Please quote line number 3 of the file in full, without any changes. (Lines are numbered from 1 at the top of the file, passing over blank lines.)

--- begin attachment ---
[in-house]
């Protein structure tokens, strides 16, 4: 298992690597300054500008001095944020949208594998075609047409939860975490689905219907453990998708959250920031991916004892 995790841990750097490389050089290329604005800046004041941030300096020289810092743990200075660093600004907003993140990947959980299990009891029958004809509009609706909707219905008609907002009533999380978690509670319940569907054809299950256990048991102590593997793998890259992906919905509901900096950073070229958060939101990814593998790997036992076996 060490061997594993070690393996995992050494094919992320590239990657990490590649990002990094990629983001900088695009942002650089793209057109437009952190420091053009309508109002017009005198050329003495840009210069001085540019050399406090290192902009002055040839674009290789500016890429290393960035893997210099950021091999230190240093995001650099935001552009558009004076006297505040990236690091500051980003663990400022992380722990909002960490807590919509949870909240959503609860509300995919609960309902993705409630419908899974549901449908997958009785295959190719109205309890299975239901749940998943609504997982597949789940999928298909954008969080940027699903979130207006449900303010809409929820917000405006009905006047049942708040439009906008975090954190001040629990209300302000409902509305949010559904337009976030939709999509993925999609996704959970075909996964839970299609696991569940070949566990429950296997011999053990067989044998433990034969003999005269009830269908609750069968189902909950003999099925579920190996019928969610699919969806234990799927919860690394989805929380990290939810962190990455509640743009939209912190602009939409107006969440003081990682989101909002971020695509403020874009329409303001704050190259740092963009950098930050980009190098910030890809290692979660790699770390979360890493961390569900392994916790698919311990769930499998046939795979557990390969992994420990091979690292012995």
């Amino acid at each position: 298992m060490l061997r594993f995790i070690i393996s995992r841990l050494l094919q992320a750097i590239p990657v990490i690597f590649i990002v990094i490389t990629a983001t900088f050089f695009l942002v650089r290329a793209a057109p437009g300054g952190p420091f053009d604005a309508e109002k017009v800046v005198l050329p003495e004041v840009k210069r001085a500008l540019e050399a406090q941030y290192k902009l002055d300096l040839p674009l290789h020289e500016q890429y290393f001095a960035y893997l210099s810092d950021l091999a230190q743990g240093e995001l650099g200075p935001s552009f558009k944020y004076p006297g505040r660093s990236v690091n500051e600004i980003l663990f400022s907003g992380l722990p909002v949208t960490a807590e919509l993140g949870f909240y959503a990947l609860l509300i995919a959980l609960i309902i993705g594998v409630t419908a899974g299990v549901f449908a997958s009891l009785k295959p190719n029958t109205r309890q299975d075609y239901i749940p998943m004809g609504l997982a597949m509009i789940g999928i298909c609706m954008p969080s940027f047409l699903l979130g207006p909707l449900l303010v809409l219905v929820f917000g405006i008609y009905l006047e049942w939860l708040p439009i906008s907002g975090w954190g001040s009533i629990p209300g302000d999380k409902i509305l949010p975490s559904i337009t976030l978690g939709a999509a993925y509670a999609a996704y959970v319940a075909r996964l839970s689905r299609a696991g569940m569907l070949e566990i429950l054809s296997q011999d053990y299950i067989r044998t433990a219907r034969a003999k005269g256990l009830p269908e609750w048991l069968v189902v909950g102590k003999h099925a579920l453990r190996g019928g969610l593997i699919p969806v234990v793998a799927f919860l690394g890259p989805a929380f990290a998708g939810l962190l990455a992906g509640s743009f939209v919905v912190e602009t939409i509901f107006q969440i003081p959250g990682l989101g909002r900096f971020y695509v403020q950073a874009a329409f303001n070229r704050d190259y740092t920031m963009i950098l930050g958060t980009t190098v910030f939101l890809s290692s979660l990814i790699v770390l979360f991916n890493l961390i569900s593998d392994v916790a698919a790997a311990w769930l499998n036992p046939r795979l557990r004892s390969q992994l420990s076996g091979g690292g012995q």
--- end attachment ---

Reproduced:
């Amino acid at each position: 298992m060490l061997r594993f995790i070690i393996s995992r841990l050494l094919q992320a750097i590239p990657v990490i690597f590649i990002v990094i490389t990629a983001t900088f050089f695009l942002v650089r290329a793209a057109p437009g300054g952190p420091f053009d604005a309508e109002k017009v800046v005198l050329p003495e004041v840009k210069r001085a500008l540019e050399a406090q941030y290192k902009l002055d300096l040839p674009l290789h020289e500016q890429y290393f001095a960035y893997l210099s810092d950021l091999a230190q743990g240093e995001l650099g200075p935001s552009f558009k944020y004076p006297g505040r660093s990236v690091n500051e600004i980003l663990f400022s907003g992380l722990p909002v949208t960490a807590e919509l993140g949870f909240y959503a990947l609860l509300i995919a959980l609960i309902i993705g594998v409630t419908a899974g299990v549901f449908a997958s009891l009785k295959p190719n029958t109205r309890q299975d075609y239901i749940p998943m004809g609504l997982a597949m509009i789940g999928i298909c609706m954008p969080s940027f047409l699903l979130g207006p909707l449900l303010v809409l219905v929820f917000g405006i008609y009905l006047e049942w939860l708040p439009i906008s907002g975090w954190g001040s009533i629990p209300g302000d999380k409902i509305l949010p975490s559904i337009t976030l978690g939709a999509a993925y509670a999609a996704y959970v319940a075909r996964l839970s689905r299609a696991g569940m569907l070949e566990i429950l054809s296997q011999d053990y299950i067989r044998t433990a219907r034969a003999k005269g256990l009830p269908e609750w048991l069968v189902v909950g102590k003999h099925a579920l453990r190996g019928g969610l593997i699919p969806v234990v793998a799927f919860l690394g890259p989805a929380f990290a998708g939810l962190l990455a992906g509640s743009f939209v919905v912190e602009t939409i509901f107006q969440i003081p959250g990682l989101g909002r900096f971020y695509v403020q950073a874009a329409f303001n070229r704050d190259y740092t920031m963009i950098l930050g958060t980009t190098v910030f939101l890809s290692s979660l990814i790699v770390l979360f991916n890493l961390i569900s593998d392994v916790a698919a790997a311990w769930l499998n036992p046939r795979l557990r004892s390969q992994l420990s076996g091979g690292g012995q």